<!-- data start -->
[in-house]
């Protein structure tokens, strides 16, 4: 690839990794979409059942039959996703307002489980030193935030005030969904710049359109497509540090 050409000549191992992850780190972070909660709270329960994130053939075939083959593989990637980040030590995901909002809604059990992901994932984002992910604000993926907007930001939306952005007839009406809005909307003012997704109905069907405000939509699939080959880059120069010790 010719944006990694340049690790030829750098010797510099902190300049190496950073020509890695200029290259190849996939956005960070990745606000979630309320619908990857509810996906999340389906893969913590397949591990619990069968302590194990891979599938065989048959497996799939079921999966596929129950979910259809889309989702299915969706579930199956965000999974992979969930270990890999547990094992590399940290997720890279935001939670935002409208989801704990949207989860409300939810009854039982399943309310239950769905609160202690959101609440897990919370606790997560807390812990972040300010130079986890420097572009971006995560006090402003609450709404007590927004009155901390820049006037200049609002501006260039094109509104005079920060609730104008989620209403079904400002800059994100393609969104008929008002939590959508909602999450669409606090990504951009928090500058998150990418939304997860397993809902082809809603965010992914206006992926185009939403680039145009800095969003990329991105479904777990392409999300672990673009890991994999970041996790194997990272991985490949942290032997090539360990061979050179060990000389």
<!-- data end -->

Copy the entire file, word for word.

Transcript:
[in-house]
């Protein structure tokens, strides 16, 4: 690839990794979409059942039959996703307002489980030193935030005030969904710049359109497509540090 050409000549191992992850780190972070909660709270329960994130053939075939083959593989990637980040030590995901909002809604059990992901994932984002992910604000993926907007930001939306952005007839009406809005909307003012997704109905069907405000939509699939080959880059120069010790 010719944006990694340049690790030829750098010797510099902190300049190496950073020509890695200029290259190849996939956005960070990745606000979630309320619908990857509810996906999340389906893969913590397949591990619990069968302590194990891979599938065989048959497996799939079921999966596929129950979910259809889309989702299915969706579930199956965000999974992979969930270990890999547990094992590399940290997720890279935001939670935002409208989801704990949207989860409300939810009854039982399943309310239950769905609160202690959101609440897990919370606790997560807390812990972040300010130079986890420097572009971006995560006090402003609450709404007590927004009155901390820049006037200049609002501006260039094109509104005079920060609730104008989620209403079904400002800059994100393609969104008929008002939590959508909602999450669409606090990504951009928090500058998150990418939304997860397993809902082809809603965010992914206006992926185009939403680039145009800095969003990329991105479904777990392409999300672990673009890991994999970041996790194997990272991985490949942290032997090539360990061979050179060990000389």